One of the coolest spiders I saw in NZ was quite small, and fairly inconspicuous. Matachia is NZ endemic genus of desid spiders which have a characteristic web architecture and retreat. There are several species of Matachia in NZ. Bryce McQuillan helped us find these in Christchurch, along the Avon River (just about here), in low branches above the bank.
Here you can see a Matachia poking out of her retreat, which is in the emergence hole caused by an insect (often the emergence holes of a twig-boring moth, Morovia subfasciata). The webs have radial lines for movement, and zig-zag calamistrated cribellate capture threads. Calamistrated silk is not gluey,
The cutest aspect of Matachia behaviour we saw was that upon returning to their retreat, the spiders invariably enter it butt-first!
The Matachia we saw in Christchurch emerged onto their capture webs quite readily in response to vibrations from an electric toothbrush. Here arachnologist Erin Powell coaxes out a spider, while Bryce photographs it.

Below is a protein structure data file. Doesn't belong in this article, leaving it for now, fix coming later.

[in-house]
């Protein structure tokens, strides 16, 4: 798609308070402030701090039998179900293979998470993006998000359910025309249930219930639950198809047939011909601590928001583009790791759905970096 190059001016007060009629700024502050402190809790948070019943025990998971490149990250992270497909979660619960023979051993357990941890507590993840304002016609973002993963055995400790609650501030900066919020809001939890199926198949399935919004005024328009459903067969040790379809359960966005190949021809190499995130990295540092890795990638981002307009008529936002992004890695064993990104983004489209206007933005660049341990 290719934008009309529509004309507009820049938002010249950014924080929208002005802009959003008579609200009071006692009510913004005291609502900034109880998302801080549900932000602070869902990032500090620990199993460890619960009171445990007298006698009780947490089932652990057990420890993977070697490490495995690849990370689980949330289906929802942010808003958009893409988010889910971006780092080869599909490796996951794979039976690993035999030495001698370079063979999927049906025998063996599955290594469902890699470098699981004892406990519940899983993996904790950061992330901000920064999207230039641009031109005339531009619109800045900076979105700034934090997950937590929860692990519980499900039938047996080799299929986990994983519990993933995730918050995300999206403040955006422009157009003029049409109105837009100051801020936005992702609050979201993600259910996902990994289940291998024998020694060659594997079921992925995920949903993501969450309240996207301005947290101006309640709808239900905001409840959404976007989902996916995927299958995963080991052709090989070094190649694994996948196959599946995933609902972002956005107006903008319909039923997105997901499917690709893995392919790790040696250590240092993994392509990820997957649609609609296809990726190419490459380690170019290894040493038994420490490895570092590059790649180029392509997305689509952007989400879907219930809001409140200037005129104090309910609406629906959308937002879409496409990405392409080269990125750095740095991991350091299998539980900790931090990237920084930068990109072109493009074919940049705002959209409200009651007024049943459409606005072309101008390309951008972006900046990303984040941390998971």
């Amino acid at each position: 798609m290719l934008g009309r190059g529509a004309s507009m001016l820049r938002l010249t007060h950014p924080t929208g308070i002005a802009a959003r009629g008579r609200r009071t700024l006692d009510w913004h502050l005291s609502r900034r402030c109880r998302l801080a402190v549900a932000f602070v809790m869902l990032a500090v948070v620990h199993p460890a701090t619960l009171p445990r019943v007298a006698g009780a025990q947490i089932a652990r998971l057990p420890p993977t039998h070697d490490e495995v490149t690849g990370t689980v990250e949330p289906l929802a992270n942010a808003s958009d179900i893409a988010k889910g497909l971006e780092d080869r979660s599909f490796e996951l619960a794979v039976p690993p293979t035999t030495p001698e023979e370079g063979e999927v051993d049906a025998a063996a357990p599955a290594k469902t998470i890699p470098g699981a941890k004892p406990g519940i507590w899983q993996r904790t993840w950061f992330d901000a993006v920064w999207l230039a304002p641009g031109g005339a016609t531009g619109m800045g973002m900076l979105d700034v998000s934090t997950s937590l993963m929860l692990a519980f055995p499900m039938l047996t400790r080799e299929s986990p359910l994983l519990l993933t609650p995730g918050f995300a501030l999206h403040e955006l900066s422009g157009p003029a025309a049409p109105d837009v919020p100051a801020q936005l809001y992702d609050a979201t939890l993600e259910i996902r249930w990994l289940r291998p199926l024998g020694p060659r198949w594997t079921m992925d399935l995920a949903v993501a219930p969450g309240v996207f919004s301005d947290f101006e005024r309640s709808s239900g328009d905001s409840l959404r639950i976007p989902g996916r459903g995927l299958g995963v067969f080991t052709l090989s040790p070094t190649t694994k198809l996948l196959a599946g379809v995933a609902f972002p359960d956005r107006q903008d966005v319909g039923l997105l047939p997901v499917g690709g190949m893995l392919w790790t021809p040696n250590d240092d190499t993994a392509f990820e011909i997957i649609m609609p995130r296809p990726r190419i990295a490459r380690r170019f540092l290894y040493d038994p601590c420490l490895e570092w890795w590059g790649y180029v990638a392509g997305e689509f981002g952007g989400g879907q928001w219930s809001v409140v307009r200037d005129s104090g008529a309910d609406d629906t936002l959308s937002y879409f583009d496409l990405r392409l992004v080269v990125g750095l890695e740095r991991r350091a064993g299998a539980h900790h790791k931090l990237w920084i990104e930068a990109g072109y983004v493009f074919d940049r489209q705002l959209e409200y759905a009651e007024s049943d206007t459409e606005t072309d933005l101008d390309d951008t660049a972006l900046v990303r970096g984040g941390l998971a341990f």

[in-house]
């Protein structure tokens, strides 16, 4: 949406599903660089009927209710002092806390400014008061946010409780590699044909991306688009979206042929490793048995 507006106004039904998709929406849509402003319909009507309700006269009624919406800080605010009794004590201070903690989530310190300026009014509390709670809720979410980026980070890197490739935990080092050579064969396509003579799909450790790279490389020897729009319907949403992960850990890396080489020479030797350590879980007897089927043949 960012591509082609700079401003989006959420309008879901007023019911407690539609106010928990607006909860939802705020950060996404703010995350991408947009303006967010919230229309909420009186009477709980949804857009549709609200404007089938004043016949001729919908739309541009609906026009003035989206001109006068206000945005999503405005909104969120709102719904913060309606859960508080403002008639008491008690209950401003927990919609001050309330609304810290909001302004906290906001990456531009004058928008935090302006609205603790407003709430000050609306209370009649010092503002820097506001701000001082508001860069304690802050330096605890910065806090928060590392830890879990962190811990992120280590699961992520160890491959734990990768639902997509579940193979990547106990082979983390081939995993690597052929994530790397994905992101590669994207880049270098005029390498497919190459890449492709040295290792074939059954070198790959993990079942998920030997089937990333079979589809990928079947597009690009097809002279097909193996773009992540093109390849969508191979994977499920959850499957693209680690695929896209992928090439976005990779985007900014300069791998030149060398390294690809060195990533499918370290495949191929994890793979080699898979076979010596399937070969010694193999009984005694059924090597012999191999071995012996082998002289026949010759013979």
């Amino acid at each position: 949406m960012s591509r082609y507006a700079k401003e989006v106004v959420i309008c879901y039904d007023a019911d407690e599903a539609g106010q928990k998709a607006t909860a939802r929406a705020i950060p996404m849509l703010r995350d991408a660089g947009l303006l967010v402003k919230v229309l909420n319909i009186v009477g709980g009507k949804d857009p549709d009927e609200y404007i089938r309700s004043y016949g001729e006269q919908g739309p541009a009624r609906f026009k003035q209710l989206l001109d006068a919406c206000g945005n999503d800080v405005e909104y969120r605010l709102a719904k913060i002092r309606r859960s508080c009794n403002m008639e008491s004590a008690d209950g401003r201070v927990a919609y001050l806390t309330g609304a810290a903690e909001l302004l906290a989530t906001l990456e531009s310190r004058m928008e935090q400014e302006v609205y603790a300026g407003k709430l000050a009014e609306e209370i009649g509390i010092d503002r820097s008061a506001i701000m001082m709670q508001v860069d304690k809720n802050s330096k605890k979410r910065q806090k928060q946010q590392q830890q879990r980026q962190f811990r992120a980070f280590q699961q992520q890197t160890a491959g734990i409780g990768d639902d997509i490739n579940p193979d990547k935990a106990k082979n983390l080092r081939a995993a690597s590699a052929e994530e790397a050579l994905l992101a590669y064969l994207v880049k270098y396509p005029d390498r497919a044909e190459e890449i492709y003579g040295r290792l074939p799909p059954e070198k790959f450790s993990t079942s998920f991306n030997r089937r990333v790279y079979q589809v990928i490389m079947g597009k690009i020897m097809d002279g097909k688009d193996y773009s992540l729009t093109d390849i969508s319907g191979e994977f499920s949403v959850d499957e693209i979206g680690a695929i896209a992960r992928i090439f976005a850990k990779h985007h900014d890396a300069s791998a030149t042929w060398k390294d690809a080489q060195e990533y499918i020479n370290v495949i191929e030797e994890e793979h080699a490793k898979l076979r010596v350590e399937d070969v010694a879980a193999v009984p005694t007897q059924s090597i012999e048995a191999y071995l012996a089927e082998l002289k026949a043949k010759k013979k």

Some Matachia webs we saw also had these odd platform-like constructions just near the retreat. I am not sure if the resident spider makes these, or perhaps it is done by a courting male?
A backlit Matachia
I did manage to see a courting male, and the web did have this platform-like construction on it. An interesting thing to note about these males (and males of other calamistrum-bearing species) is that the calamistrum (which brushes out the lacy capture threads from the cribellum) is lost in the adult stage, meaning these males can no longer hunt as adults…
In this image, you can see not only an adult female in her retreat, but also a tiny juvenile, with greenish abdominal markings. In Matachia, the juveniles remain with their mothers until they are 4-5 molts past hatching, which is a remarkably long time!